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Iced Tea & Vanilla Butter Cookies

June 17, 2012

It’s always nice to have something homemade when someone is coming over, even if it’s just for a quick visit in the afternoon.  We had an old friend stop by on a recent Saturday afternoon so I made homemade iced tea and vanilla sablé cookies (which is  just a fancy way of saying vanilla butter cookies).  These cookies should be a year-round staple, equally delicious with a refreshing cup of iced tea or a steaming hot tea or coffee in the winter.  The recipe calls for sanding sugar but I had turbinado in the pantry so used that with great results.

Homemade iced tea couldn’t be easier and is a great drink to keep on hand in the summer. I love unsweetened iced tea and find myself craving it when the temperature creeps up.  There is something about ice cold tea with a hint of lemon that is so refreshing and satisfying.  If you like your iced tea sweet, you can add simple syrup to taste.  Or, rim your glasses with turbinado for just a dash of sweetness.

Sitting on the porch with a tray of Classic Iced Tea and homemade butter cookies…sheer bliss!

Classic Iced Tea
adapted from Fine Cooking
yields about two quarts

2 1/4 cups water plus 6 cups water, separated
6 Orange Pekoe tea bags
3 tablespoons freshly squeezed lemon juice
turbinado sugar for garnish (optional)

Bring 2 1/4 cups water to a gentle boil in a small saucepan. Add the tea bags, cover and remove from heat. Let steep for 15 minutes.

Remove the tea bags without squeezing – it will cause bitterness – and discard. Pour the tea into a large heatproof pitcher (I used a rubbermaid plastic one for this and later transferred to a nice glass pitcher) and add 6 cups cold water. Stir tea and let cool. Refrigerate until cold. Before serving, stir in the lemon juice.

To serve, rim the glasses with turbinado sugar. Pour turbinado sugar onto a small plate. Cut a small slit in a lemon wedge as though you are going to place the wedge on the rim of the glass. Run the lemon around the rim of a glass. Turn the glass upside down and dip into the turbinado sugar. Fill glass with ice and fill up with cold iced tea.

Vanilla Sablé Cookies
adapted from Fine Cooking
yields about 24 cookies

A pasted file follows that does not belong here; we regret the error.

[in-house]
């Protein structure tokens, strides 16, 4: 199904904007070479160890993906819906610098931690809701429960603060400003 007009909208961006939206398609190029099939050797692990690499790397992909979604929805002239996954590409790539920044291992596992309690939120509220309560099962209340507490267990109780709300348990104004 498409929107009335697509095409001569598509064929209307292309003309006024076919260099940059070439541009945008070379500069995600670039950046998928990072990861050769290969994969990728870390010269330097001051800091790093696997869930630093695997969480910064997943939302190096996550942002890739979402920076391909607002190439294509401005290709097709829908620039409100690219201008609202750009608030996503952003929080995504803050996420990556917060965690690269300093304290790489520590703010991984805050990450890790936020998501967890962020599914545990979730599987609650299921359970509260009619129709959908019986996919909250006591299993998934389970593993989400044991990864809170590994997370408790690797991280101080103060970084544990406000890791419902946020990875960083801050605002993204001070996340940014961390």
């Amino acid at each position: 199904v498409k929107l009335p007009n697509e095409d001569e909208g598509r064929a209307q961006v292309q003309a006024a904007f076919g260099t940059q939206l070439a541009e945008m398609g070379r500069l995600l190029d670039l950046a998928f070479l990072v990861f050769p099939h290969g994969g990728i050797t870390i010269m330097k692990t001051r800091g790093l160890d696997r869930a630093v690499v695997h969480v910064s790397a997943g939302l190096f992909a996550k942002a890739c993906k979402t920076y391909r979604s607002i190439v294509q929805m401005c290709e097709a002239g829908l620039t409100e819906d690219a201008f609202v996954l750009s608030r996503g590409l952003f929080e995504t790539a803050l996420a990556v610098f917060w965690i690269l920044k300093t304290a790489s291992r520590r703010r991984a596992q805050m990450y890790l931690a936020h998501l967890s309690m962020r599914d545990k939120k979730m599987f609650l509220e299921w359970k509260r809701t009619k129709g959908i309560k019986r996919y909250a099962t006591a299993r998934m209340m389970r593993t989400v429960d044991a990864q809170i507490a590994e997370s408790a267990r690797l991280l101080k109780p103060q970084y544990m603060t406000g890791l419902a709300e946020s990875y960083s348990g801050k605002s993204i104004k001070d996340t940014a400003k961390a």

2 high quality vanilla beans
1/3 cup sugar
8 ounces high-fat unsalted butter, such as Lurpak or Plugrá, softened
1/2 teaspoon fine sea salt
1/3 cup confectioners’ sugar, sifted
2 large egg yolks, separated
2 cups all-purpose flour
white sanding sugar or turbinado sugar

Cut the vanilla beans in half lengthwise and scrape the seeds and pulp into a small bowl. Add the sugar and rub the sugar and vanilla together until blended.

Using a KitchenAid with the paddle attachment or a hand mixer, mix the butter on low speed for about 1 minute, until smooth and creamy. Don’t make it light and fluffy. Mix in the salt. Then, add the vanilla sugar mixture and the confectioners’ sugar. Mix until smooth, about 1 minute, scraping down the sides. Add one egg yolk and mix until just combined. With the mixer still on low speed, add the flour until just combined. The dough will be quite soft.

Turn the dough onto the counter and knead a few times. Divide the dough in half and shape into 9″ logs. Wrap each log in saran wrap and refrigerate for three hours.

Position oven racks in the top and bottom thirds of the heat. Preheat to 350°. Line two baking sheets with parchment paper.

Sprinkle 1/2 cup sanding or turbinado sugar onto a piece of waxed paper. In a small bowl, gently whisk the second egg yolk with a splash of water. Brush both logs of dough with the egg wash and roll in the sugar until evenly coated. If your logs are not perfectly round (mine weren’t), you may need to sprinkle some sugar on patches. Trim the ends off the logs. Using a sharp knife, cut the dough into 1/2″ thick rounds.

Bake the cookies, rotating and swapping positions halfway through. Bake for 18 to 22 minutes total, until the cookies are slightly brown around the edges and golden on the bottom. Let cool for 5 minutes on the baking sheets then transfer to a cooling rack and let cool completely. Cookies need to cool completely before eating, otherwise their texture won’t be right.

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